L. F: No.

S. H: I only mentioned that because somebody told me that, that was a name in the twenties and thirties sometimes applied half-jokingly later to people from around that area because apparently

A lot of, quite a few people from that area joined the British forces in the First World War.

L. F: Is that right?

S H: And, yeah so the story went, and then after independence people didn't want much to do

With them, you see because they were “lime burners”, and if somebody's been burning lime there's a horrible stench from them.

L. F: I don't know?

S. H: No I just thought that you know, perhaps you had heard the phrases, it's interesting to see how far these phrases carry.

L. F: The only things I can tell you about the British thing right is, that em, my own mum was nearly killed by a hand grenade in the buildings down here you know Maddens buildings down here, she had just eh, she was in the shop getting messages…

S. H: What shop would that be?

L. F: That would have been, do you know it could have been Murnane’s, just one of the shops down the street here right, it had to have been right, and she had just got in the door right, and there was this unmerciful bang right, just right where she is and it damaged the door even right ...so.

S. H: What happened?

L. F: Somebody threw a hand grenade, at one of the Brits I think, maybe one of the rebels, threw it.

S. H: Was anyone hurt?

L. F: No, no one hurt.

S. H: You, can't, she wouldn't remember the year, it would have been 1919 or 1920...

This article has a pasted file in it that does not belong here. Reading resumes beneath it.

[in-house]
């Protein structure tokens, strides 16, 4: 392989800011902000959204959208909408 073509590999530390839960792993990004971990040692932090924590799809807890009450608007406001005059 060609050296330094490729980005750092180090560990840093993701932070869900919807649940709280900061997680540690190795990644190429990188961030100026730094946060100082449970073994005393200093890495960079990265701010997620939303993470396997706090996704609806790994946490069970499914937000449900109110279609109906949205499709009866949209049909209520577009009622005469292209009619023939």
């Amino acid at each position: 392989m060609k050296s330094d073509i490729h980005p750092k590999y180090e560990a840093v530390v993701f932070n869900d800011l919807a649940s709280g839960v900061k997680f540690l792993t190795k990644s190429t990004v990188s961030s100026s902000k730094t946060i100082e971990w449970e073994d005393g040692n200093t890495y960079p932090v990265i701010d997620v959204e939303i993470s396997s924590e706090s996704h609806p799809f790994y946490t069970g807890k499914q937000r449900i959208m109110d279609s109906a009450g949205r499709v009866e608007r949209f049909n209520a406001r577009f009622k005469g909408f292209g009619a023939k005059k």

L. F: Well she was living in the buildings at that time so, she wasn't married right so she must have been only a teenager, she must have been em, probably around fourteen or fifteen, but I remember her telling me that story.

S. H: Did she also tell you something about hearing the shots that killed Thomas MacCurtain?

L. F: She did, yeah...

S. H: What could she remember about that?

L. F: The shots, remember, em, remember hearing the bangs at the time of the, and, I, I'm not absolutely sure of the story but I think at the time, she might have been in somebody else’s house near at hand when it happened, and these bangs went around the place, and nobody, people are used to hearing bangs around then as well of course right ... and, or I said there's some shots gone off right, and it's only then did it come out that they were after being shot you know. So she did hear the shots, yeah.